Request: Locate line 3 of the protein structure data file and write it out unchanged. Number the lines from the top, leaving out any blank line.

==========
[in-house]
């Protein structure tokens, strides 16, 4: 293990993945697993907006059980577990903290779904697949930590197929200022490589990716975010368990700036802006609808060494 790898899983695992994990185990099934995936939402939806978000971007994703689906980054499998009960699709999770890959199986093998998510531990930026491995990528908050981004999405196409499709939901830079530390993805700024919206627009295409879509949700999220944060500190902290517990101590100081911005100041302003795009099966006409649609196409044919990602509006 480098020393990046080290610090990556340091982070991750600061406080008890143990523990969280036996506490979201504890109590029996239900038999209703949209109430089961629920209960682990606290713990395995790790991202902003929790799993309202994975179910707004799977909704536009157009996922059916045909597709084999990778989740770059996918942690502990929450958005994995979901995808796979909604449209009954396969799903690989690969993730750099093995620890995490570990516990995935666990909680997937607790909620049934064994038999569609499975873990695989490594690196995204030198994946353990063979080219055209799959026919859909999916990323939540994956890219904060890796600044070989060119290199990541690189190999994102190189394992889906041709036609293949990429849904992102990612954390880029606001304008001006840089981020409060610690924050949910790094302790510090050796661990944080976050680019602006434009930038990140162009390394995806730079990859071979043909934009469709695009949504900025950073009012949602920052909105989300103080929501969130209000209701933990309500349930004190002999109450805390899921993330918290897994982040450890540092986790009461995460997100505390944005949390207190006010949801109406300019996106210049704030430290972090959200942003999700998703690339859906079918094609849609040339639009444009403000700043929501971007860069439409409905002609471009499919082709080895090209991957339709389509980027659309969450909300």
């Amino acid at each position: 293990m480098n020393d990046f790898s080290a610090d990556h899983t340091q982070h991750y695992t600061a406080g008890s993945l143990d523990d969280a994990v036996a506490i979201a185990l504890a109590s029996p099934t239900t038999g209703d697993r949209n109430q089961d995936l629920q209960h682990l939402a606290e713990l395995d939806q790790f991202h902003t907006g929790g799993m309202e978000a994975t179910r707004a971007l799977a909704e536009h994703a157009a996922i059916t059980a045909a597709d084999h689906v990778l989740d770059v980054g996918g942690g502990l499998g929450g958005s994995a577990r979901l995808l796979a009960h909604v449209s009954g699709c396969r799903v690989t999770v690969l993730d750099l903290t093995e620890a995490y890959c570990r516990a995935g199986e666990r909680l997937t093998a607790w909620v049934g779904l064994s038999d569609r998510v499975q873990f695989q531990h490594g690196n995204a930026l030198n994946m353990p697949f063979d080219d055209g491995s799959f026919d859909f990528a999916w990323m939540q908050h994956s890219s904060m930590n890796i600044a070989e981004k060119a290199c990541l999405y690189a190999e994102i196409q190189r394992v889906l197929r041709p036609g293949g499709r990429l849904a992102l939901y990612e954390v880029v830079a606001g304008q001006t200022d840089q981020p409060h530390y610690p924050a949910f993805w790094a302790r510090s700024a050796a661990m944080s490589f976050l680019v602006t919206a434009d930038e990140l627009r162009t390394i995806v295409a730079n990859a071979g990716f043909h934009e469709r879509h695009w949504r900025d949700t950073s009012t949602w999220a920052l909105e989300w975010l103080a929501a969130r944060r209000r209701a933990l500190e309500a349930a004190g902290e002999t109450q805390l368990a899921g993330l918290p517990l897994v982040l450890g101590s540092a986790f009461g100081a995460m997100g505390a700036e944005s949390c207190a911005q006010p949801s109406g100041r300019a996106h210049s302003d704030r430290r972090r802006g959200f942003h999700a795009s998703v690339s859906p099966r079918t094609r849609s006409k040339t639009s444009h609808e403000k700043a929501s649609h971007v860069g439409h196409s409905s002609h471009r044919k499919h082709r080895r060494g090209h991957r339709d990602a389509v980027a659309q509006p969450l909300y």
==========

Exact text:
């Amino acid at each position: 293990m480098n020393d990046f790898s080290a610090d990556h899983t340091q982070h991750y695992t600061a406080g008890s993945l143990d523990d969280a994990v036996a506490i979201a185990l504890a109590s029996p099934t239900t038999g209703d697993r949209n109430q089961d995936l629920q209960h682990l939402a606290e713990l395995d939806q790790f991202h902003t907006g929790g799993m309202e978000a994975t179910r707004a971007l799977a909704e536009h994703a157009a996922i059916t059980a045909a597709d084999h689906v990778l989740d770059v980054g996918g942690g502990l499998g929450g958005s994995a577990r979901l995808l796979a009960h909604v449209s009954g699709c396969r799903v690989t999770v690969l993730d750099l903290t093995e620890a995490y890959c570990r516990a995935g199986e666990r909680l997937t093998a607790w909620v049934g779904l064994s038999d569609r998510v499975q873990f695989q531990h490594g690196n995204a930026l030198n994946m353990p697949f063979d080219d055209g491995s799959f026919d859909f990528a999916w990323m939540q908050h994956s890219s904060m930590n890796i600044a070989e981004k060119a290199c990541l999405y690189a190999e994102i196409q190189r394992v889906l197929r041709p036609g293949g499709r990429l849904a992102l939901y990612e954390v880029v830079a606001g304008q001006t200022d840089q981020p409060h530390y610690p924050a949910f993805w790094a302790r510090s700024a050796a661990m944080s490589f976050l680019v602006t919206a434009d930038e990140l627009r162009t390394i995806v295409a730079n990859a071979g990716f043909h934009e469709r879509h695009w949504r900025d949700t950073s009012t949602w999220a920052l909105e989300w975010l103080a929501a969130r944060r209000r209701a933990l500190e309500a349930a004190g902290e002999t109450q805390l368990a899921g993330l918290p517990l897994v982040l450890g101590s540092a986790f009461g100081a995460m997100g505390a700036e944005s949390c207190a911005q006010p949801s109406g100041r300019a996106h210049s302003d704030r430290r972090r802006g959200f942003h999700a795009s998703v690339s859906p099966r079918t094609r849609s006409k040339t639009s444009h609808e403000k700043a929501s649609h971007v860069g439409h196409s409905s002609h471009r044919k499919h082709r080895r060494g090209h991957r339709d990602a389509v980027a659309q509006p969450l909300y």